May 3, 2019
Tyson Fick, 907-321-9848 email@example.com Commercial Fishermen for Bristol Bay
Brian Kraft, 907-227-8719 firstname.lastname@example.org Alaska Sportsman’s Lodge
Alannah Hurley 907-843-1633 email@example.com United Tribes of Bristol Bay
FOR IMMEDIATE RELEASE
Comment Period Extension Does Nothing to Remedy Fundamental Flaws in Pebble EIS
Tribal Leaders, Sport Fishermen, and Commercial Fishermen Call for Permitting Suspension
Dillingham, Alaska: Today the U.S. Army Corps of Engineers announced a 30 day extension to the public comment period on the draft Environmental Impact Statement for the proposed Pebble Mine in the Bristol Bay region of Alaska. The comment period extension was recently requested by Alaska Senator Lisa Murkowski and will now end on June 29, 2019.
Local tribes, Alaska Native corporations, fishing groups from Bristol Bay, and 20 members of the Alaska Legislature initially requested the comment period be extended to at least 270 days. Their requests were quickly rejected by the Army Corps which said that it had “not received any compelling reason to extend.”
“Thirty days is so little as to be essentially meaningless. The DEIS is infested with inaccuracies and inadequacies. Real leadership would have been a call to go back to drawing board and stop this sham of a process,” said Brian Kraft of Katmai Service Providers and Owner of Alaska Sportsman’s Lodge. “30 days does nothing to change the fact that pebble’s 20-year mine plan is a lie, and that Pebble’s application is incomplete and the Draft Environmental Impact Statement is merely a skeleton of a review. The DEIS is missing both critical baseline data, and the true magnitude of the duration and range of impacts Pebble would have on our fishery. Giving us 30 extra days to review the document will not make up for these gaps.”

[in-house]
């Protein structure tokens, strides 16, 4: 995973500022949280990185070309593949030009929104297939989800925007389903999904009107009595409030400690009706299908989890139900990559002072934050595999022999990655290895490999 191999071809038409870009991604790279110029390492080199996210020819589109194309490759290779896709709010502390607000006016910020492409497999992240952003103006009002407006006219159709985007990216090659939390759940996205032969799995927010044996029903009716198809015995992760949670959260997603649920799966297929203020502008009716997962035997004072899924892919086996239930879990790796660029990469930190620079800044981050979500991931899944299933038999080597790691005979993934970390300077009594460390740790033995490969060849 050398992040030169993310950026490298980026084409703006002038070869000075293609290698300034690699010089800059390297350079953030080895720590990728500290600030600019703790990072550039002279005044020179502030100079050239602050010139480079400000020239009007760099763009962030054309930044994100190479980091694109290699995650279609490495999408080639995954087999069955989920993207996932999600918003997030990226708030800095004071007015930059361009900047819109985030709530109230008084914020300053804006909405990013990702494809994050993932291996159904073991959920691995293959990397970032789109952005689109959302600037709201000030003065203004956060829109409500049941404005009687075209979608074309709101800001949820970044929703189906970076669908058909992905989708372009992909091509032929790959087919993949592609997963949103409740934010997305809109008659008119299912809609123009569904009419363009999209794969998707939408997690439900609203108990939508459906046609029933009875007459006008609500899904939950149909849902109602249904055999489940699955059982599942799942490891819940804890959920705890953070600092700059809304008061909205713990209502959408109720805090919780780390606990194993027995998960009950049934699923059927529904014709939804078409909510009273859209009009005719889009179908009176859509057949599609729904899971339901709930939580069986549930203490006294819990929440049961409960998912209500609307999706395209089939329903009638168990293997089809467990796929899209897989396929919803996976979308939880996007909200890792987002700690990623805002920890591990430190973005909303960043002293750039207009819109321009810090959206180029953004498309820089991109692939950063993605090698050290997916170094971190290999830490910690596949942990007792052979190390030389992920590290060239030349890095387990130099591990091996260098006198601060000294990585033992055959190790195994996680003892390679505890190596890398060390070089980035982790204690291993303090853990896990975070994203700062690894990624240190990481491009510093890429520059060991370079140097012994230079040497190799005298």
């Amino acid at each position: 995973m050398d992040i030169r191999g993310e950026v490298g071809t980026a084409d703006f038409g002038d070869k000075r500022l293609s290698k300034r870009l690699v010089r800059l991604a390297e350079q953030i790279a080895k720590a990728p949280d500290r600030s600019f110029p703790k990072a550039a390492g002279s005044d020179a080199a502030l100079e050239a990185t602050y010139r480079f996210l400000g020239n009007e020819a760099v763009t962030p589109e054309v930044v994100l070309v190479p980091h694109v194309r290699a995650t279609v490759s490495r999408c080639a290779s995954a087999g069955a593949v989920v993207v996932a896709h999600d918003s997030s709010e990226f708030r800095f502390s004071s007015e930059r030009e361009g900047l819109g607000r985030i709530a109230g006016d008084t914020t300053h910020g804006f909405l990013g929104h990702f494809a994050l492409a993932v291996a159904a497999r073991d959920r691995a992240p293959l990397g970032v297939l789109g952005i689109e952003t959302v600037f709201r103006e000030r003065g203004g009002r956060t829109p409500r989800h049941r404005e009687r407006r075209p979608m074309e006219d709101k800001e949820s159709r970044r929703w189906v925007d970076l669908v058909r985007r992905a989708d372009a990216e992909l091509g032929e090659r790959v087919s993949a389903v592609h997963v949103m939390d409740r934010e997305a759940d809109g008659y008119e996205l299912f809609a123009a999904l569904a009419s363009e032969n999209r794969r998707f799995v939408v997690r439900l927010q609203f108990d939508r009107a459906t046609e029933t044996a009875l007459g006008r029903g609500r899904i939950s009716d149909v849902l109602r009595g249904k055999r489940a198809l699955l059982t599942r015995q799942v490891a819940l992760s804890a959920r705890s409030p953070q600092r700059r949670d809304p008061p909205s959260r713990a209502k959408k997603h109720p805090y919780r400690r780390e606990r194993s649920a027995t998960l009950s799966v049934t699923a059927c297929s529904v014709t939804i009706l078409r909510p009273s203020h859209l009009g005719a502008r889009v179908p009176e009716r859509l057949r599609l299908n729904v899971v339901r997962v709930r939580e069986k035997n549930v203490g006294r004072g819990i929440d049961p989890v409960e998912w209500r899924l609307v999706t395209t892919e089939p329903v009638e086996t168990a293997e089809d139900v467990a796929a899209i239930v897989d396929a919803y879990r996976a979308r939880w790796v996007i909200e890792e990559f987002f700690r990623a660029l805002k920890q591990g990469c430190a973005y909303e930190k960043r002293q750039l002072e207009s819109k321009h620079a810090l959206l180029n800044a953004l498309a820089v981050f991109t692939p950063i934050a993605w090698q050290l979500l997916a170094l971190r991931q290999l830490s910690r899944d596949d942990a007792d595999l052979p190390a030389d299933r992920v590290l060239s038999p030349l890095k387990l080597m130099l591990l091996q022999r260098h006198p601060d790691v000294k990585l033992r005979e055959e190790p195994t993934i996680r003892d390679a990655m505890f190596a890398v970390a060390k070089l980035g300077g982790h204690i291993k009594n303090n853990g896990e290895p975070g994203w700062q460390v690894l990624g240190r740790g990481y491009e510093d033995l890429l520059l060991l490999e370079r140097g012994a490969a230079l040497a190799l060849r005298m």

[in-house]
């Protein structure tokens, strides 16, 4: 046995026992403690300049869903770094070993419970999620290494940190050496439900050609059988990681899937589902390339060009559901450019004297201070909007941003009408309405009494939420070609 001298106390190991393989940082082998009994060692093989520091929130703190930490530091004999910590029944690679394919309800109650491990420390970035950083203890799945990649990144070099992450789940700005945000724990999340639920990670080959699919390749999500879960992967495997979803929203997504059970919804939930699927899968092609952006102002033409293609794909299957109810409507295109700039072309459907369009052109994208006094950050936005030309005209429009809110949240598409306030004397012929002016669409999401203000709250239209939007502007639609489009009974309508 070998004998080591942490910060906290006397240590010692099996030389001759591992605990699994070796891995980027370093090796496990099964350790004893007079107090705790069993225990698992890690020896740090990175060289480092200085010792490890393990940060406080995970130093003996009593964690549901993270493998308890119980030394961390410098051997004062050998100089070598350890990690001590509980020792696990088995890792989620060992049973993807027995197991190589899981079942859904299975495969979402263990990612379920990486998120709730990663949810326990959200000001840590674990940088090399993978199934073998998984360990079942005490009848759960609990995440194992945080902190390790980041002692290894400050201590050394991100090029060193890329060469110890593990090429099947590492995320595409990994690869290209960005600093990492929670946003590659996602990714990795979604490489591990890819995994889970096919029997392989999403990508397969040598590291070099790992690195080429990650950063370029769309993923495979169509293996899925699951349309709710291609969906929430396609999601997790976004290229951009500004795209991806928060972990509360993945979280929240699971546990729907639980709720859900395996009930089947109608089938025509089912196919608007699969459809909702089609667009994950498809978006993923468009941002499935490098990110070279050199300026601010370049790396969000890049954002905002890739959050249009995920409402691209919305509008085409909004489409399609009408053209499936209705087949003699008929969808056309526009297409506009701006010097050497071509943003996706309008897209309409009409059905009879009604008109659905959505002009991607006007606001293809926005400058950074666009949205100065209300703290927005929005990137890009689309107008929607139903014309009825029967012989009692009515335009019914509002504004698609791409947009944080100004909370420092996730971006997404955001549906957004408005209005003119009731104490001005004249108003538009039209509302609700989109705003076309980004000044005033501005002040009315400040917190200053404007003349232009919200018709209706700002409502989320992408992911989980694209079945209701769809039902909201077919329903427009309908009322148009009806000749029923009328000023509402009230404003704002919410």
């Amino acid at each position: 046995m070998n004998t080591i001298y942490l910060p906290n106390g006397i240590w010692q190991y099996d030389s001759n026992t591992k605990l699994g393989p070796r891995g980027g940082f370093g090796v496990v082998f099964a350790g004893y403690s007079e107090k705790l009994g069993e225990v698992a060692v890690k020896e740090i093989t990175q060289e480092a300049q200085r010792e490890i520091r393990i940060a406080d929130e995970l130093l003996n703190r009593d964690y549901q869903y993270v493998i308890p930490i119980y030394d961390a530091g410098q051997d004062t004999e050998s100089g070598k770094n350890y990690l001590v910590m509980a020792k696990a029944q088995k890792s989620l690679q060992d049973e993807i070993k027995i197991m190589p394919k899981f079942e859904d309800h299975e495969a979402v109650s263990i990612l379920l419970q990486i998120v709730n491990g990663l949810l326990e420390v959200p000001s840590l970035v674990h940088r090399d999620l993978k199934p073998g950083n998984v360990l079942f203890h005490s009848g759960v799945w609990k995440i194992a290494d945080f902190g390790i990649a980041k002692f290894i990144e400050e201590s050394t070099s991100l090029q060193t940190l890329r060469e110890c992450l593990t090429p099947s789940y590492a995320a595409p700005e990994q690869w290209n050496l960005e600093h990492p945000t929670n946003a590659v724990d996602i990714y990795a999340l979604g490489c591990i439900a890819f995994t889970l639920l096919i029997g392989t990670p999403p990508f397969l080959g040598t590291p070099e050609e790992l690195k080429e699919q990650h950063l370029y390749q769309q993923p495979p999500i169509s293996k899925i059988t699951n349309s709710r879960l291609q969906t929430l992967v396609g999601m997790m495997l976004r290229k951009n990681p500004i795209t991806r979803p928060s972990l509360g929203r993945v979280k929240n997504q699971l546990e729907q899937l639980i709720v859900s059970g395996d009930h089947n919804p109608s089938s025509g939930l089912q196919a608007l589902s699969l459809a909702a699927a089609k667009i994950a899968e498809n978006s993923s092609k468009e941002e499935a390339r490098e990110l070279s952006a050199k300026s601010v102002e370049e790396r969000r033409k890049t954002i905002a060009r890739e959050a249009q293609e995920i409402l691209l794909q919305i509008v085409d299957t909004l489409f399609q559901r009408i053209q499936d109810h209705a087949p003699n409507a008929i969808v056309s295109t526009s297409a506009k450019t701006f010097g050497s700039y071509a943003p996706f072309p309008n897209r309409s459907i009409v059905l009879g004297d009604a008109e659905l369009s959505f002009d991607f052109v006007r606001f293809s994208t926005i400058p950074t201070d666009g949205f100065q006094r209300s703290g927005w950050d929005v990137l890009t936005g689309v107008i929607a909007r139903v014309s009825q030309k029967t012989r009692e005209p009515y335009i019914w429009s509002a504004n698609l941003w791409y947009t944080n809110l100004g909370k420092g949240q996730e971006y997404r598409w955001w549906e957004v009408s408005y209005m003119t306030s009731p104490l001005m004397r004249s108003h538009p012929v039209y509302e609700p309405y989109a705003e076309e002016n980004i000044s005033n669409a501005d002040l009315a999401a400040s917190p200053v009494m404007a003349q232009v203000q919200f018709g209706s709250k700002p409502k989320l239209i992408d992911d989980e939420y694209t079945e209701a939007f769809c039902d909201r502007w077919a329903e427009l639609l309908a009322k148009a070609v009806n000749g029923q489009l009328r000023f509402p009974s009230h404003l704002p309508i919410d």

“An extra 30 days does nothing to change the fact that Pebble’s federal permitting process is fundamentally flawed, including a Draft EIS with unacceptable information gaps. There is not enough real substance in the Draft EIS to warrant this process moving forward any further, which is why Bristol Bay’s commercial fishermen continue to request that the Army Corps suspend this process until our questions and concerns are addressed,” said Commercial Fishermen for Bristol Bay representative and local resident Holly Wysocki. “We risk our lives fishing each summer in Bristol Bay; the least we deserve is a fair and rigorous permitting process.”
“If the Army Corps was actually serious about including Bristol Bay’s fishing industry in the EIS process, then they would have granted the request for a 270 day comment period instead of ending it during the busiest month of the year. Anyone who understands Alaska knows that June is when Bristol Bay’s fishermen, seafood processors, and local residents are focused on getting our boats, nets, and plants ready for the return of 40 million sockeye salmon. We are all slammed." Ben Blakey, President of Northline Seafoods.
“A thirty-day extension is yet another example in this corrupt ‘process’ that shows Murkowski and the USACE are committed to green lighting Pebble Mine’s permit at the expense of Alaskans, fishermen, and the last great sockeye salmon fishery in the world,” said United Tribes of Bristol Bay Executive Director Alannah Hurley. “The science has already proven this mine cannot safely coexist with salmon. It’s time to stop this process until our leaders are committed to the fair, rigorous and scientific process to evaluate this mine that they have been touting all along. This extension is inadequate and like this entire ‘process’, does not meet the needs of our tribes and rural communities.”